Write him a nice letter of thanks, and apologize for being so unruly.  Then move on.

Younger sibling letter.

It’s tough at any age when parents get divorced.  It’s tougher for kids still living at home. 

Did your little brother fall through the parent cracks after their divorce because he was in college?  Mom has a new husband, dad has new girlfriends who don’t need competition for his attention?  Did little brother spend holidays in his dorm room?

Did younger sibling take what he learned from abandonment and make sure no kid around him would ever have to feel that way?  Did he use that knowledge to reach into the community and give kids a sense of welcome?

Did he make a home where his own kids come to feel safe?  Choose words in a letter that say how you feel.

Sister with brothers, or brother with sisters.

Do you have a little sister who is the jewel of your mother’s eye?  For her, there is no thanks great enough, no praise loud enough.  The saying ‘No one knows a mother’s love except another mother’ is in its truest form when a daughter becomes a mother.

Did your sister live through the trauma of a broken family?  Did she keep her head up when the weight of all possible worlds pushed her down?  Did she endure the ignorance of a step-mother who turned her own father against her?  Did she find the love of her life and build her own family on a solid foundation?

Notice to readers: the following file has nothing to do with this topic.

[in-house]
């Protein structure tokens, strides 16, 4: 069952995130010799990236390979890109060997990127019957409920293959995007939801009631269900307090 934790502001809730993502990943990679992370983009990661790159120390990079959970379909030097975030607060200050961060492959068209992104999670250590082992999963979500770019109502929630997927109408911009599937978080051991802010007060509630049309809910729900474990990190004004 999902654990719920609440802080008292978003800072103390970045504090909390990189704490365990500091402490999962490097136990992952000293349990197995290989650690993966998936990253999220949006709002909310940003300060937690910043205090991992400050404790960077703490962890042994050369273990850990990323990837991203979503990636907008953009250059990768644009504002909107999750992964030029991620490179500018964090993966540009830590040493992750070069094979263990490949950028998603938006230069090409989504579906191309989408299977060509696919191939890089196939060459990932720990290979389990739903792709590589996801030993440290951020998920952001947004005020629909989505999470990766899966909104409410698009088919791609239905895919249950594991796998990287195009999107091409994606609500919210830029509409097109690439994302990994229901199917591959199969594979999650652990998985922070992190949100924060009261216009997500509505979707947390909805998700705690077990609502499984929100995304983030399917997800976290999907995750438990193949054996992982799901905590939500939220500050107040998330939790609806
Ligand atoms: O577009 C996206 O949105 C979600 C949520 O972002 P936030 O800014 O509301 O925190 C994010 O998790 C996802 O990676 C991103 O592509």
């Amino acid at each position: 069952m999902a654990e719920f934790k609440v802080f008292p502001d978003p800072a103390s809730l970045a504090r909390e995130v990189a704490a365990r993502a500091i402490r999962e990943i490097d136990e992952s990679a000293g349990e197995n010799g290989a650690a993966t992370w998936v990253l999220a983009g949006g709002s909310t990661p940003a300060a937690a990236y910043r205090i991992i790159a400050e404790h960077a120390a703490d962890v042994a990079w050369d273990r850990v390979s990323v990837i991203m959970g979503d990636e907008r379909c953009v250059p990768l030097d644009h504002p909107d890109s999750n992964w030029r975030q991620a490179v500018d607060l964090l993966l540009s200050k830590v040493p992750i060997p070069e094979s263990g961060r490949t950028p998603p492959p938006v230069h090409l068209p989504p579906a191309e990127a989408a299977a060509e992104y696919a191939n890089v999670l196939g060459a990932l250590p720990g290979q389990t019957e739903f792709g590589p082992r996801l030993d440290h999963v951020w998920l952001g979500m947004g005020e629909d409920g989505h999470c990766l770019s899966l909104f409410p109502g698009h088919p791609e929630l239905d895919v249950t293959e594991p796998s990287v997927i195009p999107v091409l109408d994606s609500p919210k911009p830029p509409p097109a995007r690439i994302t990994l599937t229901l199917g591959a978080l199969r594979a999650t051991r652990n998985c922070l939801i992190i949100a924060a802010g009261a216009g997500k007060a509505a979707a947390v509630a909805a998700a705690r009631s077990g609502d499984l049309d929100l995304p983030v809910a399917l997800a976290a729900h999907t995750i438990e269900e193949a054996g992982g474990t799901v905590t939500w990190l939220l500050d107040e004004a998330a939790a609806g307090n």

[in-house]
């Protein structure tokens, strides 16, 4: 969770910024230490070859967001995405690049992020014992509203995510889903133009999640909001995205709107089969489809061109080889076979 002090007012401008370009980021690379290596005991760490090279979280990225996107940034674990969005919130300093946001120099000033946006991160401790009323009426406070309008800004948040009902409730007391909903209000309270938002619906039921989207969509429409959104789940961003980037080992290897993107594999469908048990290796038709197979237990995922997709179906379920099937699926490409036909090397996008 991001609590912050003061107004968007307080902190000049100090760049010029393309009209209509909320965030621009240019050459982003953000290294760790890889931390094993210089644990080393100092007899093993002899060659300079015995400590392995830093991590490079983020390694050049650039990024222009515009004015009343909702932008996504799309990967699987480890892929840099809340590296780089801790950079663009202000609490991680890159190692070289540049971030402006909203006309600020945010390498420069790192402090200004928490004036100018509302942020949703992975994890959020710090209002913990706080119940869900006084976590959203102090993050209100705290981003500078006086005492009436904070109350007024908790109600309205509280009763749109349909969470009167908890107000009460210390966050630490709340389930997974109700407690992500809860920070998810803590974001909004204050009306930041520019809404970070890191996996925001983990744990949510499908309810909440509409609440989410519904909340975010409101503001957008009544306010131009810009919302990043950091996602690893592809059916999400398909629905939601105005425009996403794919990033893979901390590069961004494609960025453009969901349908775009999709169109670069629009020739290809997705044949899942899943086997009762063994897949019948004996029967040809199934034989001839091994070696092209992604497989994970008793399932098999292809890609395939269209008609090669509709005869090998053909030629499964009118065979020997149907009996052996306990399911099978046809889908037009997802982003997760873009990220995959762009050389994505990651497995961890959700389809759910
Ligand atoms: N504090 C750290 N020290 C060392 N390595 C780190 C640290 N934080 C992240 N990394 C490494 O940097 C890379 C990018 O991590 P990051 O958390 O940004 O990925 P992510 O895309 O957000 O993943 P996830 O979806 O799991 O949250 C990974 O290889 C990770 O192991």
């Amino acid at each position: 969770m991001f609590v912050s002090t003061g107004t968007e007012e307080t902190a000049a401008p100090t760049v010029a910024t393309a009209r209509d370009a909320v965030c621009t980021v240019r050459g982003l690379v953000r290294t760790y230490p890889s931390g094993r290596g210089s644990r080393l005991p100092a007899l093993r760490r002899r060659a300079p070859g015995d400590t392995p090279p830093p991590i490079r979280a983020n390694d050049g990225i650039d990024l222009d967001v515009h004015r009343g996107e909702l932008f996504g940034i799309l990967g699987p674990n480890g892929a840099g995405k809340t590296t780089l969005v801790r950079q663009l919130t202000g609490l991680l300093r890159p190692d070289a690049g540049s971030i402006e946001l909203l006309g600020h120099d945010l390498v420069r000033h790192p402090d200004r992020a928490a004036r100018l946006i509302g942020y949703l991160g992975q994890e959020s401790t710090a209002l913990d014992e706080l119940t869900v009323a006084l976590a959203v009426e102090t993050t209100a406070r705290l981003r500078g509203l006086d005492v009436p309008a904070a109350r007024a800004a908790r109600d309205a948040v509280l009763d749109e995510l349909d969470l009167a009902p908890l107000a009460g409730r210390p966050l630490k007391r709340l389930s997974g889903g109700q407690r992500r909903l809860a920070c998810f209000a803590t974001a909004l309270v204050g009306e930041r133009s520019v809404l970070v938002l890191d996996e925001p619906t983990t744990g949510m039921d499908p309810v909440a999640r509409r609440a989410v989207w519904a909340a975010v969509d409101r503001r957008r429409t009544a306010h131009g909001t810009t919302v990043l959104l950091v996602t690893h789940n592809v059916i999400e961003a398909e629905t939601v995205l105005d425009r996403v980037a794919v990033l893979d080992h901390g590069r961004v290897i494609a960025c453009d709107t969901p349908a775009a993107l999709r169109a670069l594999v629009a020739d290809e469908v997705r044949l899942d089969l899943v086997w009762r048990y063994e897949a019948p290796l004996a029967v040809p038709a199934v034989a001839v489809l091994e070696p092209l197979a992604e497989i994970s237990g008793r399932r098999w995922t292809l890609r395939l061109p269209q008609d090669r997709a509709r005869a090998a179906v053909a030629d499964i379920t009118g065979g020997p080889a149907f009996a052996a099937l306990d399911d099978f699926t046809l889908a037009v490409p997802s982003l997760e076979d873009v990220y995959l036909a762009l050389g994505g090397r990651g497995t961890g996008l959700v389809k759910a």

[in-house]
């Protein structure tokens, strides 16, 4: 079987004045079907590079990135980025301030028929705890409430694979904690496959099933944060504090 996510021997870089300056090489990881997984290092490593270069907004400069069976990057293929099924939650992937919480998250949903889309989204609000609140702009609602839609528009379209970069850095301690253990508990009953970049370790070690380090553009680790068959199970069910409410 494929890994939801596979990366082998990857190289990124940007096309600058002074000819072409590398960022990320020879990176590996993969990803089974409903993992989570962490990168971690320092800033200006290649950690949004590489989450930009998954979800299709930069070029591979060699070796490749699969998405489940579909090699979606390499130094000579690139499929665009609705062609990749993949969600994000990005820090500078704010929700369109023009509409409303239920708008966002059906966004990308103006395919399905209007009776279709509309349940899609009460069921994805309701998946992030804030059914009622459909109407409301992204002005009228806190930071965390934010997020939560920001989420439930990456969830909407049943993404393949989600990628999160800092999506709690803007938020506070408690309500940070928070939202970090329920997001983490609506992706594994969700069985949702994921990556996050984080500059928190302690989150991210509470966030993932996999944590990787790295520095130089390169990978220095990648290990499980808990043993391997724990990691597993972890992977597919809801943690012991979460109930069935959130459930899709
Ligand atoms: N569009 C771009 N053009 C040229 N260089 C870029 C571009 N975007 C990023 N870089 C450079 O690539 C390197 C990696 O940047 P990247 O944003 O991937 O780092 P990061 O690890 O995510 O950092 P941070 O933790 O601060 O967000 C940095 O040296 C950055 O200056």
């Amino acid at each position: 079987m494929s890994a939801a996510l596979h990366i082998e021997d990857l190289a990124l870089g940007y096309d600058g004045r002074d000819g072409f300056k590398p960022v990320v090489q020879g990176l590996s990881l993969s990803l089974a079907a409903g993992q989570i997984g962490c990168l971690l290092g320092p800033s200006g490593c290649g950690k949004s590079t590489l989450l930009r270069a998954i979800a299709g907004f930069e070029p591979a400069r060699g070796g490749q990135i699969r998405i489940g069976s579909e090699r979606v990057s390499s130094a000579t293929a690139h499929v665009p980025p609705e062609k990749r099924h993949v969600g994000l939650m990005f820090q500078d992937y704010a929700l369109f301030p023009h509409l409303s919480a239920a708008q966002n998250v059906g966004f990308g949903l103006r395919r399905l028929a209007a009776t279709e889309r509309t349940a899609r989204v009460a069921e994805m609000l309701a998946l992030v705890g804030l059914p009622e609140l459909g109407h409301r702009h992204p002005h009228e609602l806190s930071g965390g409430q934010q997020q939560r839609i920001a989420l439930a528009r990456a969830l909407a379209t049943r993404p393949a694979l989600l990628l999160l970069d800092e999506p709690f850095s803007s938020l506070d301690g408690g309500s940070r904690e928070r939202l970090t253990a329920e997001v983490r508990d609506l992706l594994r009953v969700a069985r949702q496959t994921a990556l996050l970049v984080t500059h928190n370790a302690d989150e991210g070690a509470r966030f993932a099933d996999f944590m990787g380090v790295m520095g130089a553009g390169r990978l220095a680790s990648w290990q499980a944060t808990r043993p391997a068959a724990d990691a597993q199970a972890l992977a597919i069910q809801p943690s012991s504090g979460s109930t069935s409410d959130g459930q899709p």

The words for this sibling connect awe and encouragement. 

Sift through the words you need to write to your family members, just know none of them are adequate for your own spouse and children.  The emotions that come with the highs and lows of adult lives woven together by choice need a special vocabulary.

The first word is love.

 

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4 thoughts on “Important Writing, part 2

  1. dogkisses says:

    Hi David,

    Thanks for this recommendation. I’ll certainly visit the site. I need all the inspiration I can get, some of which you give me here with your compliment about my blog. That is really nice.